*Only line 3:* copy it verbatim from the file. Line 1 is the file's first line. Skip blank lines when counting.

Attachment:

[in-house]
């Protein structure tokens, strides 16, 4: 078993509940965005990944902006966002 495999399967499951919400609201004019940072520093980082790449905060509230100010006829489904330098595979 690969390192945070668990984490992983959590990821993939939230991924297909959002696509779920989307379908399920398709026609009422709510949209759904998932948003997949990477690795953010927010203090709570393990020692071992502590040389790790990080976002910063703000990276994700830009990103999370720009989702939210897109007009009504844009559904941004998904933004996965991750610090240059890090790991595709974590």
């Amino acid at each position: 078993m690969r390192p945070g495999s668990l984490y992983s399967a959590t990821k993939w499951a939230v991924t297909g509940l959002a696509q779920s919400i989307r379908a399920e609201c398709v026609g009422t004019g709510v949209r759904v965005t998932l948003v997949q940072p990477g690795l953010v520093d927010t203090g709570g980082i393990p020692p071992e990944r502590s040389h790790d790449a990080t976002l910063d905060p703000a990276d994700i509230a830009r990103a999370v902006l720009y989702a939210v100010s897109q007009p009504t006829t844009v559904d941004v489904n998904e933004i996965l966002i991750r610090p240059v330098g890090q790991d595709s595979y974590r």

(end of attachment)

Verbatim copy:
């Amino acid at each position: 078993m690969r390192p945070g495999s668990l984490y992983s399967a959590t990821k993939w499951a939230v991924t297909g509940l959002a696509q779920s919400i989307r379908a399920e609201c398709v026609g009422t004019g709510v949209r759904v965005t998932l948003v997949q940072p990477g690795l953010v520093d927010t203090g709570g980082i393990p020692p071992e990944r502590s040389h790790d790449a990080t976002l910063d905060p703000a990276d994700i509230a830009r990103a999370v902006l720009y989702a939210v100010s897109q007009p009504t006829t844009v559904d941004v489904n998904e933004i996965l966002i991750r610090p240059v330098g890090q790991d595709s595979y974590r």